Airlines call for COVID testing for all international travelers to the U.S.
With travel demand expected to slow in the next few months, the nation’s airlines have pressed the Trump administration to replace sweeping restrictions on inbound international travel with a COVID-19 testing requirement for all visitors arriving from foreign countries.
Airlines for America, the trade group for the nation’s largest carriers, expressed its support for the testing of inbound international travelers — as recommended by the Centers for Disease Control and Prevention — in a letter to Vice President Mike Pence, saying the change “will provide yet another layer of safety in the travel journey.”
The proposed policy change would replace the administration’s broad restrictions against inbound travel by anyone who has been in China, Iran, most of Europe or Brazil in the previous 14 days, with a few exceptions, including U.S. citizens.
The COVID-19 death of an airline passenger, and pilots’ and flight attendants’ complaints about other incidents, illustrate deficiencies in the systems meant to stop people from bringing the coronavirus on flights.
In addition, the U.S. has reached an agreement with Canada and Mexico to limit nonessential travel, including leisure travel, across borders. For all other international travelers visiting the U.S., no testing is yet required.
U.S. carriers saw a surge in travel demand around the Thanksgiving and Christmas holidays, with daily travel numbers jumping above a million fliers on most days, among the highest numbers since March. But industry experts say airlines and travel agents are about to start a traditionally slow season, made worse by a surge in COVID-19 cases.
“The virus being the way it is now, it’s not a good time for people to travel,” said Henry Harteveldt, an aviation industry analyst for Atmosphere Research Group.
Earnings reports for the last quarter of 2020 have yet to be released, but the third quarter of 2020 — July through September — demonstrated how much the airline industry was struggling, with American Airlines reporting a $2.4-billion loss, compared with $425 million in net income in the same period in 2019. Delta Air Lines posted a $5.3-billion net loss in the third quarter of 2020, compared with $1.5 billion in net income in the third period of 2019.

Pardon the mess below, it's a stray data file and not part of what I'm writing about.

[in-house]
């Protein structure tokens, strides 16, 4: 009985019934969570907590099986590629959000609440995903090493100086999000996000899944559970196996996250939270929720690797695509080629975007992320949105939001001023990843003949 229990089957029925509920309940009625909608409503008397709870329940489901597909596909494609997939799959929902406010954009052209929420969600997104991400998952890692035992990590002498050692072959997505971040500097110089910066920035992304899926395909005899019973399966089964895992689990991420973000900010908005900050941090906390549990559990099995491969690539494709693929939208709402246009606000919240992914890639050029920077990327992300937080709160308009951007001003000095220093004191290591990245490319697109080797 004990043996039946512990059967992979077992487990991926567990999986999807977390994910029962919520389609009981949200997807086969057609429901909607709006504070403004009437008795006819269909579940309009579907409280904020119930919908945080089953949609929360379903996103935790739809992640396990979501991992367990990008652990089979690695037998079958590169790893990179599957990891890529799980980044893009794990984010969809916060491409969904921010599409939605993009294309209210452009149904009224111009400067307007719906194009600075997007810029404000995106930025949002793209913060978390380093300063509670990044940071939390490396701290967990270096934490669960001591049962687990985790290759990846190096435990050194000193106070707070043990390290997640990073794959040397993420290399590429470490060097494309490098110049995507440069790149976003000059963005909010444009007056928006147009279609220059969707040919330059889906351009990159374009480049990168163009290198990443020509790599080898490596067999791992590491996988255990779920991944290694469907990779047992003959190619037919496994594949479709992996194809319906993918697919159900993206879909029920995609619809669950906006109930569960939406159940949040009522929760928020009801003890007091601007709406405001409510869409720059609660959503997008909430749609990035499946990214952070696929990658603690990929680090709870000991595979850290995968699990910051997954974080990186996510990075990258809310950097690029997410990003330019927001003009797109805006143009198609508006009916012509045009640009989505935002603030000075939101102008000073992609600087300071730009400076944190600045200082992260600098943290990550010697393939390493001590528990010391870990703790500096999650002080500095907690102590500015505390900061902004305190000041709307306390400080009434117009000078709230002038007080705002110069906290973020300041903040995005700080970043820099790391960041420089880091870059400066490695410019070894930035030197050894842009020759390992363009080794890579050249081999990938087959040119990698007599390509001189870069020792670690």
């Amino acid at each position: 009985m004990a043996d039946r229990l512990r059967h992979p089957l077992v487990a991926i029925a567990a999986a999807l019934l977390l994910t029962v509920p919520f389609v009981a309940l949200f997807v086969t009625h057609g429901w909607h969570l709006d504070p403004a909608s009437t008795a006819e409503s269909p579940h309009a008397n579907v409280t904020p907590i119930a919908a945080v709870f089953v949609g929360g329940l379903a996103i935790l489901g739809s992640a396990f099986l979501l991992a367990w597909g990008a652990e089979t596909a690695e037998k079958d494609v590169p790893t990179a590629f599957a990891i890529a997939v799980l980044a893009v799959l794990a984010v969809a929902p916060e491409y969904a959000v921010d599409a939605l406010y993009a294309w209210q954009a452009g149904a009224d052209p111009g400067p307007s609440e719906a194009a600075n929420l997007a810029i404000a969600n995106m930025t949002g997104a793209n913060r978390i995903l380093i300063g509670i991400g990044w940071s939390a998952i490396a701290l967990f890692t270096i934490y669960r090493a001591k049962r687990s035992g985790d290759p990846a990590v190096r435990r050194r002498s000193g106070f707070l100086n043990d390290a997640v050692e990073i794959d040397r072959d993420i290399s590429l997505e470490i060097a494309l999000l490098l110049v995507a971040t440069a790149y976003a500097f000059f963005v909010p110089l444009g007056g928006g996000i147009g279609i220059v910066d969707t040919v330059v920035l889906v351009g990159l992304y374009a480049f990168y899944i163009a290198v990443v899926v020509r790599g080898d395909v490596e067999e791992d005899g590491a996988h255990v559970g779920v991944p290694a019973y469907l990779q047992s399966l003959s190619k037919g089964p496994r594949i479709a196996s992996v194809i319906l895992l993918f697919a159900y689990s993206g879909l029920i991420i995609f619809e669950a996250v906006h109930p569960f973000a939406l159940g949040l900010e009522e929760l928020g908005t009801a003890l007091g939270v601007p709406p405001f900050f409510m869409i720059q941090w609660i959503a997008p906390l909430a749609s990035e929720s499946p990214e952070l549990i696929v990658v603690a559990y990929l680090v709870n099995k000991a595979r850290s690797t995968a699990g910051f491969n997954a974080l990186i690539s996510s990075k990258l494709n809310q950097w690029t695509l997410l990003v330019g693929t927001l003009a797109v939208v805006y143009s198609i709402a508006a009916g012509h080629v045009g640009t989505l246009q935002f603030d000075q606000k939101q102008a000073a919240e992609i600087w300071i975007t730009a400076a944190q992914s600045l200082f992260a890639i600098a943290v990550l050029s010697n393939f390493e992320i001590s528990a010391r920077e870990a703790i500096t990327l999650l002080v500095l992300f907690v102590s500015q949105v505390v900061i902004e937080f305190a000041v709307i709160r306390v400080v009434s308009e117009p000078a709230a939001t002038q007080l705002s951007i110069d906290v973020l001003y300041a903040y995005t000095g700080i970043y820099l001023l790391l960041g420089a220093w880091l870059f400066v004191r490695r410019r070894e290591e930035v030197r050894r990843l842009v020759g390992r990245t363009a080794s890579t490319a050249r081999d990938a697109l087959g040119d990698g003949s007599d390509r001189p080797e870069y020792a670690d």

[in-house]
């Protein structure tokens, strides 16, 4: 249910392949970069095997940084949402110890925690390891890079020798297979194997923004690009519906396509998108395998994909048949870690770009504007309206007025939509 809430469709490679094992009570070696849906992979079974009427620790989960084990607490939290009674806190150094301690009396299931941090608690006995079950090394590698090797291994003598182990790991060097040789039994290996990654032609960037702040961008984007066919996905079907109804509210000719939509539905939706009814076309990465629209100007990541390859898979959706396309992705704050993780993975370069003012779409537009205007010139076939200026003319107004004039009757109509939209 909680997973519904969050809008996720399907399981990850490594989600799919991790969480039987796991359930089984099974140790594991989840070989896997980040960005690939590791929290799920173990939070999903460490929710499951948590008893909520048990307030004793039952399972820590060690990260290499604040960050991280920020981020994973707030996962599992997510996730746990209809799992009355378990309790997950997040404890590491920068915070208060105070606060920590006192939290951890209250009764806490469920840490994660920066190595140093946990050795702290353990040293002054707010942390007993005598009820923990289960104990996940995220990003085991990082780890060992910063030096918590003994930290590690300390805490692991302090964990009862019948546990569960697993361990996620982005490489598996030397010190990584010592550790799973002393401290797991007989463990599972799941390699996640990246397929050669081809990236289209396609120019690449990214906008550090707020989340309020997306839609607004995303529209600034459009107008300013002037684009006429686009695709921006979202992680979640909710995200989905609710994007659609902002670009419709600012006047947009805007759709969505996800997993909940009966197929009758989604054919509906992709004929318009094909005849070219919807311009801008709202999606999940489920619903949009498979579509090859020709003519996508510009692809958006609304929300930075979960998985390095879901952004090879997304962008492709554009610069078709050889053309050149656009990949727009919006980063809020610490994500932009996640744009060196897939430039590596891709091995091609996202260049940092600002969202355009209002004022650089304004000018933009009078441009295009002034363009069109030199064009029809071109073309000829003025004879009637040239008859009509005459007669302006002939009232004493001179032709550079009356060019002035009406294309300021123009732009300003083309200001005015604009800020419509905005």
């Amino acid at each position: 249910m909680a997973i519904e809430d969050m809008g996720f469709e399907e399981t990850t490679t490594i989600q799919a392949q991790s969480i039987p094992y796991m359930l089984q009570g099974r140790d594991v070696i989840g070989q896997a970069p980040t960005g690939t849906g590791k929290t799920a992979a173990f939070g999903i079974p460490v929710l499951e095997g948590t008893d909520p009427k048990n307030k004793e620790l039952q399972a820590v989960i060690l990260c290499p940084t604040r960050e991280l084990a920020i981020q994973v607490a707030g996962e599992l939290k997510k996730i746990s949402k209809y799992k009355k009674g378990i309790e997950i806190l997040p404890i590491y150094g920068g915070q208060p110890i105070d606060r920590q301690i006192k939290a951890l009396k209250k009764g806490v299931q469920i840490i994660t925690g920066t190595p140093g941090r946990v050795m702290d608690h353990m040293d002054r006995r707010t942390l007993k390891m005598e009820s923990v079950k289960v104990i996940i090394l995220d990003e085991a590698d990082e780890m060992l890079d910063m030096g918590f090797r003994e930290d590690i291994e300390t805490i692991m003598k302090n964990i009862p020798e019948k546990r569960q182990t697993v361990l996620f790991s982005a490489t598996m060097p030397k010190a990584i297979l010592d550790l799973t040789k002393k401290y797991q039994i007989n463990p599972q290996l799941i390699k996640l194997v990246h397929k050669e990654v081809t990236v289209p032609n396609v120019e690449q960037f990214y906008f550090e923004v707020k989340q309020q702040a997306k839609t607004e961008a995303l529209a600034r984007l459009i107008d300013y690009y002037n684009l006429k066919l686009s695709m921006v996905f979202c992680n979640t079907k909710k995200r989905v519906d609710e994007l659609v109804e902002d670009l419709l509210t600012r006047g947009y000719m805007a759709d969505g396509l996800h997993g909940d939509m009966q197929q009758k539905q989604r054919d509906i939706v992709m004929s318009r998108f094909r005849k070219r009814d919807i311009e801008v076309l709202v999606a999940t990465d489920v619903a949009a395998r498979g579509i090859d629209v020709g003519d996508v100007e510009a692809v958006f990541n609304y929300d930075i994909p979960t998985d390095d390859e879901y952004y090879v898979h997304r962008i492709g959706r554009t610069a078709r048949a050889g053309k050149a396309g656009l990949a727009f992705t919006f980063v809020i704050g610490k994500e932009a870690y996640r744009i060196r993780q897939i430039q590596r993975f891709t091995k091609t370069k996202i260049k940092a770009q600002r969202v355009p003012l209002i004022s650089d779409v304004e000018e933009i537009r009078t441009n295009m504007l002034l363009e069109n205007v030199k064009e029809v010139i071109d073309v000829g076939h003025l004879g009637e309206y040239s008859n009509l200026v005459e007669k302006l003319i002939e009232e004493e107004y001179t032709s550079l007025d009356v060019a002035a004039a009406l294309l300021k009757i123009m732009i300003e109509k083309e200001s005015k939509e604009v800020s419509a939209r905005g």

The airline industry may be lobbying to revive international business travel, Harteveldt said, because that segment of the traveling public tends to spend the most on airline fares (such as buying first- and business-class seats), in-flight drinks and other amenities.
“It’s understandable that the airline industry would like the government to adopt a more flexible approach toward allowing international travel,” he said.
But adopting a policy to increase air travel may not solve all of the airline industry’s problems since many parts of the country, including Los Angeles County, are imposing strict travel restrictions in the face of a dramatic coronavirus outbreak that has overwhelmed local hospitals.
“Even if the government would allow travel with proof that they are COVID negative, that doesn’t mean business or leisure travel will return, whether they live in the U.S. or abroad,” Harteveldt said.
Nor would it necessarily prevent new infections from being spread, as testing may not pick up a virus still in its early stages.
In the letter to Pence, first reported by Reuters, Airlines for America President Nicholas Calio does not detail how soon before a flight the airline industry wants travelers to take COVID-19 tests or who would be checking travelers for proof of such tests. A representative for Airlines for America declined to comment Tuesday.
But Calio says in the letter that the trade group supports a proposal by the CDC to test inbound international travelers.
The CDC has proposed that international travelers to the U.S. get tested with a viral test at least three days before their flight and, if the results are negative, again within five days after arriving. Even if those travelers get negative test results, the CDC recommends they stay home for seven days after traveling.
“Testing does not eliminate all risk, but when paired with a period of staying at home and everyday precautions like wearing masks and social distancing, it can make travel safer, healthier, and more responsible by reducing spread on planes, in airports, and at destinations,” the CDC said in a statement Tuesday.